< meta name="DC.Date.Valid.End" content="20050825"> Amendment Nine: The Results

Thursday, December 01, 2005

The Results

Yesterday's somewhat 'unexpected' delivery by Pres. Bush has already achieved, perhaps, its one true goal: scuttling Khalilzad's chances at regional stabilization talks. Exposing the struggle for power within the White House, it appears once again that the Cheney/Rumsfeld coalition has curried enough favor to avoid a strong course correction.

As A9 readers know, Khalilzad expressed a willingness to meet with Iran. We presume he also intends to meet with other regional powers, and has been quoted as open to talks with Sunni insurgents as well. This was the right time for him to pursue such a strategy, coming on the heels of what looked like political momentum for a hasty withdrawal. The negotiating leverage such a power vacuum and imminent civil war gave Khalilzad could have been used to pry concessions from competing regional powers and make a withdrawal possible as well as preferrable. Without such leverage, and without such talks, withdrawal is not preferred.

Today's headlines out of Iran are: no go on the talks.
ANKARA – Iran has no plans to negotiate with the United States to help make Iraq safe after U.S. troops start leaving, Foreign Minister Manouchehr Mottaki said on Wednesday.

'Negotiating with America is not on our agenda or programme,' he told a news conference via a translator.

The announcement in Turkey by Iran's foreign minister seems to have come just after the President's speech, and certainly not long after the "Strategy for Victory" document was released. Now that the talks are sunk, it appears the President has decided to "stay the course" afterall. God help us.

There is perhaps one other way to read this. Clearly open and direct talks with the Iranians would be unprecedented. Such talks could have already occurred. A deal could have already been reached in private. And Khalilzad could be announcing the talks in public merely so the Iranians could reject them, in public. This would give the President political cover with conservative hawks, and allow a withdrawal to be completed under a "stay the course" rhetorical campaign... under our nose essentially. It wouldn't be the first time Iran provided an American President with political cover, and of course, we've done likewise for them on occassion too.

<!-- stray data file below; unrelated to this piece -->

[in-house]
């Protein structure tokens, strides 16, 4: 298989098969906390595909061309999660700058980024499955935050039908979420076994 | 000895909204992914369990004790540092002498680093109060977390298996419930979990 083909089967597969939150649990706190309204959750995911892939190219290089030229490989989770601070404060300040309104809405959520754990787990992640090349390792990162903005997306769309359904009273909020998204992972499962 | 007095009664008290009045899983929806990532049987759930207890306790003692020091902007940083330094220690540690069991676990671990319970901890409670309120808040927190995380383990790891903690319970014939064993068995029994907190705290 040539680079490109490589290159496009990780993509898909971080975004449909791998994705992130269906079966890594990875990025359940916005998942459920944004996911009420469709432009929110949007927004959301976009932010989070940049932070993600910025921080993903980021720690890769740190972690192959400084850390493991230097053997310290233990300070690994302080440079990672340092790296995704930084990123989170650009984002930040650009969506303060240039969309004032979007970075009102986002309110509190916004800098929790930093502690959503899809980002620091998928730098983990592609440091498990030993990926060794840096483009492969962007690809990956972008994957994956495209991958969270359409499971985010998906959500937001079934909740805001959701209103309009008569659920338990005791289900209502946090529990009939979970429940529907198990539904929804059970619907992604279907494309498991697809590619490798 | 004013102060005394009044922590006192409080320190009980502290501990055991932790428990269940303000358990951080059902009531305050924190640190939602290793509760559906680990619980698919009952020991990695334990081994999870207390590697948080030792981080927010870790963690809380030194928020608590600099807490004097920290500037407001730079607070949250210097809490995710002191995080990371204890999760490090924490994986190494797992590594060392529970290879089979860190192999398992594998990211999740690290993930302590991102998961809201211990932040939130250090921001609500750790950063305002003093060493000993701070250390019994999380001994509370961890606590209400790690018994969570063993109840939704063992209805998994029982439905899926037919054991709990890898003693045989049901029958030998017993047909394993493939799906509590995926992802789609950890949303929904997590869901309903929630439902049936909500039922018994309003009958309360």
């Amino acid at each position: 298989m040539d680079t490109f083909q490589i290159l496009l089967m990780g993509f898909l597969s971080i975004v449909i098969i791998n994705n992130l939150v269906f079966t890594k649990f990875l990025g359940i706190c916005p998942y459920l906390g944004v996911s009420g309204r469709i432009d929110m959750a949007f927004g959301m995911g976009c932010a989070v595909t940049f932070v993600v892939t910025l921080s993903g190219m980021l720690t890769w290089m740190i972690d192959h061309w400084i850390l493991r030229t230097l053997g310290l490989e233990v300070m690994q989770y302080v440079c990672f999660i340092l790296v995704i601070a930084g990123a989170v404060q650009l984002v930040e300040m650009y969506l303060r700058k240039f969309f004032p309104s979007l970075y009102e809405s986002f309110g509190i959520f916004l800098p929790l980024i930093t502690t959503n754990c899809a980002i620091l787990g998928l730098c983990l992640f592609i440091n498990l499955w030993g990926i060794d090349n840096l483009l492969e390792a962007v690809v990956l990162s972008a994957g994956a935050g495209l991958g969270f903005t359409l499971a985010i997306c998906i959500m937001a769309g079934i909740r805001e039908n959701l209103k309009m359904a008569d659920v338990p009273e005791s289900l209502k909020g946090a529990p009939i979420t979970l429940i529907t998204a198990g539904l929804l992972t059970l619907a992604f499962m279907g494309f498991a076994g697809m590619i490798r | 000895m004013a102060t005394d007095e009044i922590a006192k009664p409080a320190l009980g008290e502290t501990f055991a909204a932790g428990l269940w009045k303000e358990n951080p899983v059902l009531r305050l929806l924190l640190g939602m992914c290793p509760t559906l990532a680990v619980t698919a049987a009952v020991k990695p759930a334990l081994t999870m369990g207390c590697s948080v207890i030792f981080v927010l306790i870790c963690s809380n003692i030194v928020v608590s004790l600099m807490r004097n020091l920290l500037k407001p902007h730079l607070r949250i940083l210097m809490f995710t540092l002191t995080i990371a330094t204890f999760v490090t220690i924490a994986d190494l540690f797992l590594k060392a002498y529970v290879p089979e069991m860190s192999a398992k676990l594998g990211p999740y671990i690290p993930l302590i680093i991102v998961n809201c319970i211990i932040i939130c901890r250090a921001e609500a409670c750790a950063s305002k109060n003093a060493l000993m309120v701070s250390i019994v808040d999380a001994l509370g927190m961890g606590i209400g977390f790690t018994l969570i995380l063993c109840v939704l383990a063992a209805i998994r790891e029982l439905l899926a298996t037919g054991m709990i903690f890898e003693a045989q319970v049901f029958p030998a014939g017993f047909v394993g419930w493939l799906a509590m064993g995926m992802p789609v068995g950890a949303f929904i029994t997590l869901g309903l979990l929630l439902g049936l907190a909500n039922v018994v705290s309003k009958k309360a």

How to tell which is the case? The most likely alliance between Iranian Qod force operatives and Iraqi militias is Sadr. Sadr's militias would give the Qod force ample support with which to operate in southern Iraq. We also know that the Qod force continues a presence in Kuwait. Without Iranian agreement, and assuming a Sadr / Qod alliance, withdrawing our troops through Southern Iraq would be a suicide mission. It stands to reason that if talks have occurred, Sadr will remain quiet until we leave. If they haven't though, and if Iran is still looking to destabilize the situation, Sadr and southern Shiite militias should begin activity again.

It is difficult to monitor, but it seems safe to assume if you hear Sadr's name anytime soon, or here about a step up in attacks in Southern Iraq, the talks were scuttled. If you don't hear about that, it could mean Khalilzad was already successful and safe passage for our troops has already been won, along with a more stabilized Iraq and regional cooperation. Both Iran and Syria stand to gain by dealing straight with the US here. Lets just hope we still understand that.